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Food regulations requiring businesses to provide full ingredients lists and allergen information on pre-packaged products, called Natasha’s Law, will come into effect from 1st October, but most business owners admit they aren’t ready for the changes.
Despite 90% saying they have received plenty of information about the new rules, four in 10 admitted they had never heard of Natasha’s Law, and eight in 10 business owners said they felt unprepared, according to GS1 UK, a provider of global supply chain standards which commissioned the survey.
The introduction of the new regulations follows the death of Natasha Ednan-Laperouse, who suffered a fatal allergic reaction to a Pret a Manger baguette. “Natasha’s Law represents a hugely positive, yet complex transformation for the food sector – one fraught with risk,” said Henry Dimbleby MBE, author of the National Food Strategy. “It is worrying that the awareness of the changes is inconsistent, but not particularly surprising after everything the sector has had thrown at it over the last 18 months,” he added.
The sense of uncertainty was even more pronounced among small businesses, as around 50% more chain and franchise employees said they had heard of Natasha’s Law than those in small, independent food businesses.
The survey of food manufacturers, wholesalers and grab-and-go retailers revealed that a fifth of small businesses feel the new legislation is coming in too soon and does not give them enough time to adapt. Less than half (48%) of employees in independent businesses have heard of Natasha’s Law, compared to 79% of employees from chains and franchises.
It follows a boom in new food and drink businesses during the pandemic, an estimated 44% of which operate from their homes, leading to fears around food and hygiene standards. Natasha’s Law targets businesses like delis and cafés which make fresh food on-site, but just over half of these SMEs have taken steps to be in a “good position” ahead of October, GS1 UK found.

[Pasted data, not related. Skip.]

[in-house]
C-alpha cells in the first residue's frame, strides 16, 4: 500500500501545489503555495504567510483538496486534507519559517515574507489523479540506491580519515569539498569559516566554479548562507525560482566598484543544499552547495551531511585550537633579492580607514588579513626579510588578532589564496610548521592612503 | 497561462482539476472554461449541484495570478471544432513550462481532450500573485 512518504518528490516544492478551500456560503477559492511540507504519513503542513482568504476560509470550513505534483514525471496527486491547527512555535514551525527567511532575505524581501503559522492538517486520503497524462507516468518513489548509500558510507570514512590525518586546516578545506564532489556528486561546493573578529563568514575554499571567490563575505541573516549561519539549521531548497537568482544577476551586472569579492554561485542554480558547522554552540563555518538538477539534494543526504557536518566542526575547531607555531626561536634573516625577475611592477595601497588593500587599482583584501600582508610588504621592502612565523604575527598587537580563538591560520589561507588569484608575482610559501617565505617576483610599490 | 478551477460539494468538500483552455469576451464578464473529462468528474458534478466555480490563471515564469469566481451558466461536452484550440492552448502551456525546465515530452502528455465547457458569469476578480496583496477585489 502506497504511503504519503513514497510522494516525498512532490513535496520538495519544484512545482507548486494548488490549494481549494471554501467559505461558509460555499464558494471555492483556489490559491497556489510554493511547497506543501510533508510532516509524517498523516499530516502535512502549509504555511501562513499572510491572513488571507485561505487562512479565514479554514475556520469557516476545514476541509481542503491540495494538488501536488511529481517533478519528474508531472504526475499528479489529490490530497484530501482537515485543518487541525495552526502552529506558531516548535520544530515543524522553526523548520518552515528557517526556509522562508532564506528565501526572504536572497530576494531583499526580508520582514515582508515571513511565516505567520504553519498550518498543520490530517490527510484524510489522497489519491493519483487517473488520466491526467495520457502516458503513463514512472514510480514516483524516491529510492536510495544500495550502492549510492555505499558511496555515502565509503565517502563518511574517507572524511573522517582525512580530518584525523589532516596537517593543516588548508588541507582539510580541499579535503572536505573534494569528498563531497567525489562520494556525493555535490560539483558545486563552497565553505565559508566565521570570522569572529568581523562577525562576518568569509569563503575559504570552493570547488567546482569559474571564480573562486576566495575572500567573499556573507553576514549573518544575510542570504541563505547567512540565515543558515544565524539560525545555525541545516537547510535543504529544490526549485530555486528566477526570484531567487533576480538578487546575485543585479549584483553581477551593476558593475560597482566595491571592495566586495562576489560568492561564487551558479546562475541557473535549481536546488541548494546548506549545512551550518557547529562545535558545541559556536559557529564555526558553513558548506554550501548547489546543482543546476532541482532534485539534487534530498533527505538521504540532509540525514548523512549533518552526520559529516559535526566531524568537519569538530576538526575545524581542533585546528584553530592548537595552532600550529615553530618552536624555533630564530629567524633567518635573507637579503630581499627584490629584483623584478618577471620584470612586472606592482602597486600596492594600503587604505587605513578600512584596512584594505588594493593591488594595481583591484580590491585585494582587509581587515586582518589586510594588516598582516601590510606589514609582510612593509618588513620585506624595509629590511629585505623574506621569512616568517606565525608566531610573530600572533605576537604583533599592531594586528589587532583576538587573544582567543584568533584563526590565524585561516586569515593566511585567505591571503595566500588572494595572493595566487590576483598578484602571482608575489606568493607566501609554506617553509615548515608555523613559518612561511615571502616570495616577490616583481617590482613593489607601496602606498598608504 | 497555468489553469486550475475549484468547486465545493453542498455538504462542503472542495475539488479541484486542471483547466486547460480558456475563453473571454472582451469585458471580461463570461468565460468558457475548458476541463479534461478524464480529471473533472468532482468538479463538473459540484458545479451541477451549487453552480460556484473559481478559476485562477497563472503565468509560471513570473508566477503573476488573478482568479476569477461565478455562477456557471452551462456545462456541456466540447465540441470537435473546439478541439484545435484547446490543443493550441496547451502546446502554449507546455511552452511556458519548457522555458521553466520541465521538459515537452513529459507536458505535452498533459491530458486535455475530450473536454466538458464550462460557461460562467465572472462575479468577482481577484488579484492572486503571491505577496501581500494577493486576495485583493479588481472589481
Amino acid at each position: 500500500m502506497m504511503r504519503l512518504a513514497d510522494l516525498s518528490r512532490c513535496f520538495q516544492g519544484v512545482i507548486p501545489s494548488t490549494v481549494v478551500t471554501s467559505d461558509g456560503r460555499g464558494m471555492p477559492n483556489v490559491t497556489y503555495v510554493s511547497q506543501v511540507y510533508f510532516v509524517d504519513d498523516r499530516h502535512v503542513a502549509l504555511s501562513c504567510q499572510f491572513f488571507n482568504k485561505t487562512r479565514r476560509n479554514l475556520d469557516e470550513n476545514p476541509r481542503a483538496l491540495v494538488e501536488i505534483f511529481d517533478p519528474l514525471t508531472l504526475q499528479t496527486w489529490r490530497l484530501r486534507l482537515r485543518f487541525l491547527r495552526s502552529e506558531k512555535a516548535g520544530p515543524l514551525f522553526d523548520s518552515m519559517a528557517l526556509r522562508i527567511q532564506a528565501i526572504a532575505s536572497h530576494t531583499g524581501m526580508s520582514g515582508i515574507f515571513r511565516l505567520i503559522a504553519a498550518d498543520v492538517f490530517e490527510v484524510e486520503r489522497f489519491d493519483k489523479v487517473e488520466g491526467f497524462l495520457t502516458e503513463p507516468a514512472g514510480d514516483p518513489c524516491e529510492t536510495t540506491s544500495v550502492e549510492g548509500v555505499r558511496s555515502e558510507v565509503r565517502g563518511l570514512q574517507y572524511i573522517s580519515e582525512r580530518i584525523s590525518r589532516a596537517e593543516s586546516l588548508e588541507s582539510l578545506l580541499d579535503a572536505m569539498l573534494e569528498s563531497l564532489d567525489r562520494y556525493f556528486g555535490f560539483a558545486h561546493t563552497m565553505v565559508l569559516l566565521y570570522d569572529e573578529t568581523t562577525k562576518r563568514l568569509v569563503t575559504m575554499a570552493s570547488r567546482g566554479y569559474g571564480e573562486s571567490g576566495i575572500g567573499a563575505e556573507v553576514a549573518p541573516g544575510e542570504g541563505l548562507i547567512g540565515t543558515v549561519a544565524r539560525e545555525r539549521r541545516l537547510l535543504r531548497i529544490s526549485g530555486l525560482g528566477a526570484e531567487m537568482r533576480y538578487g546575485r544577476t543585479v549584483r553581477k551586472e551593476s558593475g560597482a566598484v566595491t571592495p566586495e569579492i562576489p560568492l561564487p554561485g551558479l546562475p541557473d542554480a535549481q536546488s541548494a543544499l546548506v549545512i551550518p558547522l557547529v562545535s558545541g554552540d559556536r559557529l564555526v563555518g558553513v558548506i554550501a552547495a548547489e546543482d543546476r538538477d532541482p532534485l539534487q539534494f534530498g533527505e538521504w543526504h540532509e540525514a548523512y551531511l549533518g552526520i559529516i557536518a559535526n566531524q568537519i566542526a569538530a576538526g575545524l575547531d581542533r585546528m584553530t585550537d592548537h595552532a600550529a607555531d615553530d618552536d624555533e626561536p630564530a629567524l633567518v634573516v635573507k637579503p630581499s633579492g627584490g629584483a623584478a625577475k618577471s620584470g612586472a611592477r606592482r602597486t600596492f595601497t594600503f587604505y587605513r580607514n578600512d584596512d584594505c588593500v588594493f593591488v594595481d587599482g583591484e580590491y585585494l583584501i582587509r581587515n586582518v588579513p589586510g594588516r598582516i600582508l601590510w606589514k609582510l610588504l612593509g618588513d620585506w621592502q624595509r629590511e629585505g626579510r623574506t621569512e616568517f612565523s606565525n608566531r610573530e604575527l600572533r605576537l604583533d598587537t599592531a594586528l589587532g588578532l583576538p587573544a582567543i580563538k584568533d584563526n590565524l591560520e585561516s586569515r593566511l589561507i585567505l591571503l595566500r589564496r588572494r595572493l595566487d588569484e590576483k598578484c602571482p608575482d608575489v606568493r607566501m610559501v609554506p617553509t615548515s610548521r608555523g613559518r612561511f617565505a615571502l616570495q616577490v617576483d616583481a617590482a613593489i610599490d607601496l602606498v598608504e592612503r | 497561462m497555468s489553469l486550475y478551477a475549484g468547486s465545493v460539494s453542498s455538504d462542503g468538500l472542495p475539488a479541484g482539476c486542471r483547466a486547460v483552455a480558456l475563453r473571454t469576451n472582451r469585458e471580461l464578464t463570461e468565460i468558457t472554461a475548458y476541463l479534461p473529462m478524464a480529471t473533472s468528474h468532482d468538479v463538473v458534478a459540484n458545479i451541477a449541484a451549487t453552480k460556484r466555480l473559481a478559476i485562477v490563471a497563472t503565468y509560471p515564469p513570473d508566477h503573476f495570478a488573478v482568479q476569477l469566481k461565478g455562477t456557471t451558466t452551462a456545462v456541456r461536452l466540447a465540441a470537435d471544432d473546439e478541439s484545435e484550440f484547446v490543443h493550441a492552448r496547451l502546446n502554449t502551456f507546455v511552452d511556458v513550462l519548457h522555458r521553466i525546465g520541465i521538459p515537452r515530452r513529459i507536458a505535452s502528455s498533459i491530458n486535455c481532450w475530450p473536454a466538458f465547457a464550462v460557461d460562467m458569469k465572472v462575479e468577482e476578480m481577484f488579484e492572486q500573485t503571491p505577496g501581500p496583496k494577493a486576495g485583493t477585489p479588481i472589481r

The steps most businesses were taking ahead of 1st October included: taking items off the menu, demanding more from current suppliers, warning customers of the upcoming changes, changing suppliers if they can’t provide allergen information and implementing new processes and data management tools.
Training could prove key to boosting awareness of allergens too, as four in 10 said they didn’t’ feel 100% confident that they could answer a customer’s question about allergens – but just 39% are providing training on types of allergens.
The lack of preparation among smaller businesses could stem from stretched finances as well as the disruption from the pandemic. Indeed, 67% said the Government should be providing more financial support to help businesses make the transition, and over half said they would have to spend money on changing packaging because of the new law.
“One of the biggest concerns surrounding Natasha’s Law is whether businesses will be able to quickly and accurately get up to date allergen information – especially smaller businesses whose ingredients may change daily. Yet the research shows that these small businesses are the least prepared,” said Chris Tyas, chair of GS1 UK.
“It is vital that the whole food supply chain has the ability to capture and access the full range of allergen data to implement the requirements of Natasha’s Law,” he continued. “To comply successfully we believe the continued digitalisation of the supply chain is much needed. A recommendation that is also at the heart of the recently released National Food Strategy.”
To find out more about Natasha’s Law, click here.
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